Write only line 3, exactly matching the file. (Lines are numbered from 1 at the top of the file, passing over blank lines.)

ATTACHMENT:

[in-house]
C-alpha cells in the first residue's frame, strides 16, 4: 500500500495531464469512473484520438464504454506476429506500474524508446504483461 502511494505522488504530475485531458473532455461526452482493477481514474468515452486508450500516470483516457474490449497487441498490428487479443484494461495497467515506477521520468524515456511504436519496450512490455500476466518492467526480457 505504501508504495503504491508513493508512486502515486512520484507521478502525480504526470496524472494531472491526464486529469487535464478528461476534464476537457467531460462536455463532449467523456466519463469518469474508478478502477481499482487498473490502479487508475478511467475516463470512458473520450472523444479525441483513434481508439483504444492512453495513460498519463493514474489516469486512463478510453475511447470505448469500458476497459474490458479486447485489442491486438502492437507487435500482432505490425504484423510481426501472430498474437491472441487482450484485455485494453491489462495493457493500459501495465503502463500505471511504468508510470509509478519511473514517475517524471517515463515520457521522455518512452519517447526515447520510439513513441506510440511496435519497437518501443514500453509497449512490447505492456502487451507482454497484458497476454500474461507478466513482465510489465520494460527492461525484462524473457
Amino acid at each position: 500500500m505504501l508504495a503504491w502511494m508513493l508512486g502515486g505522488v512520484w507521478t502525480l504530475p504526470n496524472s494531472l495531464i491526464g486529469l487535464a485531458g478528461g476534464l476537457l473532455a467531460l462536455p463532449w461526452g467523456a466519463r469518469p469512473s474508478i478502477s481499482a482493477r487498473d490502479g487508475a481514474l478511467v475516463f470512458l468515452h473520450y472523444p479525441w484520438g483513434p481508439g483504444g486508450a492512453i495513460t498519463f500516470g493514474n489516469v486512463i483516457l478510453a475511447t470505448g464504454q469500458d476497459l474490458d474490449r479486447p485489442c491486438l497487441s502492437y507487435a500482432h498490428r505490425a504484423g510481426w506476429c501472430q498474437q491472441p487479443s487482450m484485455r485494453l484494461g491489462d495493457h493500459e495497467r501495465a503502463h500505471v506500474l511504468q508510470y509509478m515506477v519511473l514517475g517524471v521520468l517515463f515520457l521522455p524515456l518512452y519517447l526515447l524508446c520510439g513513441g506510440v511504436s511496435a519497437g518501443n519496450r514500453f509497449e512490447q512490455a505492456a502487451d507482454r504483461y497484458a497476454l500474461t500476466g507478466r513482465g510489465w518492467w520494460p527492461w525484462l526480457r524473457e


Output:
Amino acid at each position: 500500500m505504501l508504495a503504491w502511494m508513493l508512486g502515486g505522488v512520484w507521478t502525480l504530475p504526470n496524472s494531472l495531464i491526464g486529469l487535464a485531458g478528461g476534464l476537457l473532455a467531460l462536455p463532449w461526452g467523456a466519463r469518469p469512473s474508478i478502477s481499482a482493477r487498473d490502479g487508475a481514474l478511467v475516463f470512458l468515452h473520450y472523444p479525441w484520438g483513434p481508439g483504444g486508450a492512453i495513460t498519463f500516470g493514474n489516469v486512463i483516457l478510453a475511447t470505448g464504454q469500458d476497459l474490458d474490449r479486447p485489442c491486438l497487441s502492437y507487435a500482432h498490428r505490425a504484423g510481426w506476429c501472430q498474437q491472441p487479443s487482450m484485455r485494453l484494461g491489462d495493457h493500459e495497467r501495465a503502463h500505471v506500474l511504468q508510470y509509478m515506477v519511473l514517475g517524471v521520468l517515463f515520457l521522455p524515456l518512452y519517447l526515447l524508446c520510439g513513441g506510440v511504436s511496435a519497437g518501443n519496450r514500453f509497449e512490447q512490455a505492456a502487451d507482454r504483461y497484458a497476454l500474461t500476466g507478466r513482465g510489465w518492467w520494460p527492461w525484462l526480457r524473457e